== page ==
May 15, 2014
It has been expressed that Norrie Paramor passed away without getting any recognition for his services as producer of various Cliff Richard recordings, but the one’s that I find the most interesting is his work with The Shadows. His recordings of the pre-fab-four are to this day the most haunting to me. When I hear Hank Marvin/Jet Harris recording from the early 1960s, it sends me to a world where I can smell the polluted River Thames, and the “Man of Mystery” overwhelms me with a sense of melancholy.
I think their masterpiece is “Wonderful Land” due to not only Hank’s brilliant guitar playing, but also how Paramor’s strings fit over the song like putting a coat over a drunk man in some Soho street in the middle of the night. Of course there’s great skill in making these sounds, but it's the magic aftertaste that gives me goose-bumps. Eno is another favorite of mine, but in the long run, ironically enough, he hits against a wall, like a car speeding towards its final destination. He is all about thinking and sound making, but there is something vacant regarding the emotional aspect of his music making. His records all have roots from someplace else, mostly from the avant-garde recordings of the 50’s, but also the classic low-budget recordings from the 60s as well. The big difference between Eno and say someone like Joe Meek, is that Eno is totally aware where he is, and what his place in history will be. Meek, like Oscar Wilde, thought at the very the end no one will pay attention to him. Norrie Paramor I think should be considered to be as important as Meek and of course, Brian Eno.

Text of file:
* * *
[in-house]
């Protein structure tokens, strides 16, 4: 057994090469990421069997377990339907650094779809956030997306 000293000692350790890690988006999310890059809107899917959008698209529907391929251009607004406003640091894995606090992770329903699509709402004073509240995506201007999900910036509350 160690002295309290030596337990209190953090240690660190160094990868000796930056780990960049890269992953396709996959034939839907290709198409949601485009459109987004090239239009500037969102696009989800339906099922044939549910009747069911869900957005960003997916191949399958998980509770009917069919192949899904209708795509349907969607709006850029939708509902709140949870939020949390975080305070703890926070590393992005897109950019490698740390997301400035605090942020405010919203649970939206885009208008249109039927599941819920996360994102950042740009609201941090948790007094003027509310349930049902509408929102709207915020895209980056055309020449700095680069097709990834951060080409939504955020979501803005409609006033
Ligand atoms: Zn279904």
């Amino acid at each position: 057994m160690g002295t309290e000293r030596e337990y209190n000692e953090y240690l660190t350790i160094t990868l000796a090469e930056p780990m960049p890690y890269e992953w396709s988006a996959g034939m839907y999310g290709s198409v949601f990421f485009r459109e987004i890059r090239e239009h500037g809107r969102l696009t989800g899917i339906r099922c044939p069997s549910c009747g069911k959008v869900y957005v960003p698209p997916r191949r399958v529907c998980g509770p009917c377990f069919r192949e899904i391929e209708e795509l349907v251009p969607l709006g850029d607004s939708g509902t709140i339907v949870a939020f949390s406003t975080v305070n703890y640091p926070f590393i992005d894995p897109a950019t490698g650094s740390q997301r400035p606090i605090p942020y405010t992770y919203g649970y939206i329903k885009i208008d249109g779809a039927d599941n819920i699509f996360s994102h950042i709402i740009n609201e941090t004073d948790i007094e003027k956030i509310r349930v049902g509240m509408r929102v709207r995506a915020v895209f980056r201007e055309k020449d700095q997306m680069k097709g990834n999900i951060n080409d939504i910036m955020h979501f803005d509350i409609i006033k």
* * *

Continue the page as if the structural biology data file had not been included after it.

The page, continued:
Paramor reminds me of certain portraits done by Richard Avedon, in that you’re looking at an image that is very stark, but the emotional aspect of that subject matter really yells out to the viewer. The Shadows’ “A Place in the Sun, ” especially in stereo is like overhearing a conversation between the two guitars. It’s intimate, and the track on the right is slowly embracing or chasing the guitar track on the left. The sensuality of the tension being built up is so subversive with respect to a recording made in the early 60s. One of my all-time favorite authors is Arthur Schnitzler, because the way he portrays the main character’s struggle to reach out for some sort of reality, in a world that is slowly going insane. The tension between the culture and the individual is therefore very strong, especially in his short novela “Dream Story.” For a man who kept track in great detail of his sexual experiences, he writes poetically about the nature of sex as it is placed in the context of 19th Century Austria. So he is a writer who can record his times accurately, yet play with that information and turn it into a profound piece of art, that is an odd juxtaposition of being turned-on and horrific at the same time.